Global oil prices began a sharp ascent in mid-May after the sabotage of several tankers off the Emirati coast.
They jumped further after Washington blamed Tehran for a second spate of such incidents close to the strategic Strait of Hormuz shipping lane in mid-June.
Oil prices rose even more after Iran shot down a US spy drone and President Donald Trump axed retaliatory strikes against Tehran at the last minute.
Worries over the demand backdrop persist — particularly from the US-China trade war despite a truce agreed over the weekend.
“Geopolitical risk means the supply outlook is tightening, offsetting the moderate weakening in oil demand growth thus far this year,” said oil specialist Ann-Louise Hittle at consultancy Wood Mackenzie.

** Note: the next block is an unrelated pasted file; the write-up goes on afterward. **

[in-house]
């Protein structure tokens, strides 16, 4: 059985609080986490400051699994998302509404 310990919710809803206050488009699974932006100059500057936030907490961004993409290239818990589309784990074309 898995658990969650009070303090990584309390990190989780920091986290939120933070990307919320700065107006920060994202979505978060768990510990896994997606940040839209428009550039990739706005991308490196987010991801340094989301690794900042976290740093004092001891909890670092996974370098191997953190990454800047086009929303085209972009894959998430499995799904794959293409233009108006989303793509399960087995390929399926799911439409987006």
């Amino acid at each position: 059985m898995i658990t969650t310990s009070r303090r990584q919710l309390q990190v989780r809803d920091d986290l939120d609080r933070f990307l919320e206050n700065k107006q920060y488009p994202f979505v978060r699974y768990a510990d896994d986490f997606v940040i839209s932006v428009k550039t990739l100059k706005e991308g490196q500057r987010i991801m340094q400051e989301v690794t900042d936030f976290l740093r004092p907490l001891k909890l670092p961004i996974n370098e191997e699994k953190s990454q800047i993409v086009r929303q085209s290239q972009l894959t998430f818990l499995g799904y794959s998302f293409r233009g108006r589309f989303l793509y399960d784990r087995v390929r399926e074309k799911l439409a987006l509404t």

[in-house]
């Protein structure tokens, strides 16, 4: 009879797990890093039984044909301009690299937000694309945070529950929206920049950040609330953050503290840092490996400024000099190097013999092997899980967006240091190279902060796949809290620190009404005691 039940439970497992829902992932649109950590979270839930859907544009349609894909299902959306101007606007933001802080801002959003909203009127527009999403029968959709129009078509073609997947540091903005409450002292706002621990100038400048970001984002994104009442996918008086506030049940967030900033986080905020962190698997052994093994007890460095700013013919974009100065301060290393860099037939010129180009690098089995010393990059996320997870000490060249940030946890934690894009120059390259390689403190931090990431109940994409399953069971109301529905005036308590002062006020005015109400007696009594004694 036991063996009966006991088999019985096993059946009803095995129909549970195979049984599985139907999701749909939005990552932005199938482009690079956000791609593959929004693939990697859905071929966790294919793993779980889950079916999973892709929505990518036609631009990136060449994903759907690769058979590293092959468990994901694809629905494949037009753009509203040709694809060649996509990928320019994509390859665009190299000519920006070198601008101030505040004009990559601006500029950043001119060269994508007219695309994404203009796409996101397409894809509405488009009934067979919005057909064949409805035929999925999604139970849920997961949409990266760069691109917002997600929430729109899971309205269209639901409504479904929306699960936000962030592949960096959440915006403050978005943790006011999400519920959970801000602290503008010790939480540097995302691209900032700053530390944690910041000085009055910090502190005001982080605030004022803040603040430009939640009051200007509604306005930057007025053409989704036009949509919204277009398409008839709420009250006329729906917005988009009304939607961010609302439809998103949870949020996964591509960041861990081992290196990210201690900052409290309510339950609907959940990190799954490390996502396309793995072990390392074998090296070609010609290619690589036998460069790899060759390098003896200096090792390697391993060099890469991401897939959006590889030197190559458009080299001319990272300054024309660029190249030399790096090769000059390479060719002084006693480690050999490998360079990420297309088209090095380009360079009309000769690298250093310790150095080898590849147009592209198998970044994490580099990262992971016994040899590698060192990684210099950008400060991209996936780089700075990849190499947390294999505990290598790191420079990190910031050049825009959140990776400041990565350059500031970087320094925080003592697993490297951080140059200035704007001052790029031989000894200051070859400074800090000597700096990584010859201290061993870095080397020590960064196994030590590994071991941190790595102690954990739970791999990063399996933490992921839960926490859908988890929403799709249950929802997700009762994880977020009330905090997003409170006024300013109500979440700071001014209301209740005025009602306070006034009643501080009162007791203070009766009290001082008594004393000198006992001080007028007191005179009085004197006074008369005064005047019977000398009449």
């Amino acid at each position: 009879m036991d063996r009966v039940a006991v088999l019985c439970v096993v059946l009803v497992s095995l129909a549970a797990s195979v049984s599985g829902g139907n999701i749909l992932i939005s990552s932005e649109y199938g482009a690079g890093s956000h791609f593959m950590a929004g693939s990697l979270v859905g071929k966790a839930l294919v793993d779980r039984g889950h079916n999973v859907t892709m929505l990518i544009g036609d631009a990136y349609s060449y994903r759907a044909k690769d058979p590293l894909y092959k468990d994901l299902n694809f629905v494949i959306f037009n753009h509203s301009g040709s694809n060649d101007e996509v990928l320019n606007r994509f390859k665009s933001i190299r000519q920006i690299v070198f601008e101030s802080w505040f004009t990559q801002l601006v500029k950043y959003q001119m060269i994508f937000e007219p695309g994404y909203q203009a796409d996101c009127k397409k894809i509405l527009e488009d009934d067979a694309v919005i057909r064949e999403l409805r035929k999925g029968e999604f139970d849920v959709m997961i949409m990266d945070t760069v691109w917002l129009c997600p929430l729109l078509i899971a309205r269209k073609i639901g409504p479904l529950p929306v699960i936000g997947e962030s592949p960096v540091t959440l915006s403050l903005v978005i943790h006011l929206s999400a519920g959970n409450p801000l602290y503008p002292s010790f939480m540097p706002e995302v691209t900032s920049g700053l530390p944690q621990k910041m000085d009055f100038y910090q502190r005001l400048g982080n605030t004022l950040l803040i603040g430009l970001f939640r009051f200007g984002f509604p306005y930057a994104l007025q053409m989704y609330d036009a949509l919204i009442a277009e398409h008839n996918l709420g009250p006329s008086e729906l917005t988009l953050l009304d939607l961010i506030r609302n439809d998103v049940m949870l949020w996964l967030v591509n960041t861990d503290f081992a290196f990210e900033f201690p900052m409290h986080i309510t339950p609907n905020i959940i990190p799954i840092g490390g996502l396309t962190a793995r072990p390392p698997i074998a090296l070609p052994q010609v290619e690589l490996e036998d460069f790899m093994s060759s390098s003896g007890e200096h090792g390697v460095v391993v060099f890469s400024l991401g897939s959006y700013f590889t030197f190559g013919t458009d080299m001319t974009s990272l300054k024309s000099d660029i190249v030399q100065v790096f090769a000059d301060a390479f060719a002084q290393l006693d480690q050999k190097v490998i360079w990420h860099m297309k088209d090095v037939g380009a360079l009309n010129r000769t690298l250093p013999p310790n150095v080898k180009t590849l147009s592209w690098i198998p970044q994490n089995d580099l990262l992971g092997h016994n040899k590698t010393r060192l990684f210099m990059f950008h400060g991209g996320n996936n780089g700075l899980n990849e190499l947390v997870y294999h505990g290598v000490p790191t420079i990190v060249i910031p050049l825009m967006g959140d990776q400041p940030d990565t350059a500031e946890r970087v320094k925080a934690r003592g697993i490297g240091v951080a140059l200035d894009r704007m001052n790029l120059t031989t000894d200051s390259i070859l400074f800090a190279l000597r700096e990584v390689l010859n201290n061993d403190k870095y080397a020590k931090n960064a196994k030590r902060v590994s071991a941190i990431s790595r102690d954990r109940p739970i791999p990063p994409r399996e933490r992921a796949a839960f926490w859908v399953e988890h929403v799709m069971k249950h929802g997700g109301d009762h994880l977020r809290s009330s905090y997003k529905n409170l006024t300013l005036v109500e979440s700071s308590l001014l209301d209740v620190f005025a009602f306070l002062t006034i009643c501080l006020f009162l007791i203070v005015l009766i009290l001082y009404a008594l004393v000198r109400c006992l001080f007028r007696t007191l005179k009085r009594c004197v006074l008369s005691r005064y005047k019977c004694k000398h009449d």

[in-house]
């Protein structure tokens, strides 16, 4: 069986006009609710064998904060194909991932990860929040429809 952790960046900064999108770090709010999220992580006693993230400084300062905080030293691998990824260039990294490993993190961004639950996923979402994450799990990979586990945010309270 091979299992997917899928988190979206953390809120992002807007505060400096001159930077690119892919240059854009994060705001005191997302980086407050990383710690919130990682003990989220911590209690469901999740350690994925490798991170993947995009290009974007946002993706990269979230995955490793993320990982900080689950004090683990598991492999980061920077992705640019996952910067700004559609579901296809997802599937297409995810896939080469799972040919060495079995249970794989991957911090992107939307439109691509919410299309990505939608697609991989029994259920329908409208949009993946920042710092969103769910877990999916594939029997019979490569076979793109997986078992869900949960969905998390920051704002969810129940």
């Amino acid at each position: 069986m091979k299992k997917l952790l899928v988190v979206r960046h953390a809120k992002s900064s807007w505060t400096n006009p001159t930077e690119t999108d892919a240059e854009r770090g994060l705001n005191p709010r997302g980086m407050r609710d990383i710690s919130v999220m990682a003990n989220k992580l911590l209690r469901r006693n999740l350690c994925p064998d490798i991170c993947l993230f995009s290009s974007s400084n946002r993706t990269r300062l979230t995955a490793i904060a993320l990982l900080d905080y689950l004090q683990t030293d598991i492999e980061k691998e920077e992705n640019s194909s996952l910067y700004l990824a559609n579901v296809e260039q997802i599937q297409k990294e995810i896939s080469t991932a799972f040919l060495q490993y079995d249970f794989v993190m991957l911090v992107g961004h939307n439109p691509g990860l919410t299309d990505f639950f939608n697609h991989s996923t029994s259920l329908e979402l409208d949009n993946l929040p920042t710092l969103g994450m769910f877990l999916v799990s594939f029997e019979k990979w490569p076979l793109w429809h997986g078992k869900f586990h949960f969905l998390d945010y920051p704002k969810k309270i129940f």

“There is a downside risk for oil demand through the rest of the year if the ongoing trade war intensifies,” she added. – AFP
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SINGAPORE: Oil prices rose on Monday after Saudi Arabia said producer club OPEC and Russia were likely to keep withholding supplies, and in relief as the United States withdrew its threat to impose import tariffs on Mexico, removing one cloud over the global economy.
Front-month Brent crude futures, the international benchmark for oil prices, were at $63.52 at 0310 GMT, 23 cents, or 0.4%, above Friday’s close.
U.S. West Texas Intermediate (WTI) crude futures were at $54.29 per barrel, 30 cents, or 0.6%, above their last settlement.
Traders said crude prices were rising because of statements by OPEC’s de-facto leader Saudi Arabia on Friday saying that the group was close to agreeing extended supply cuts.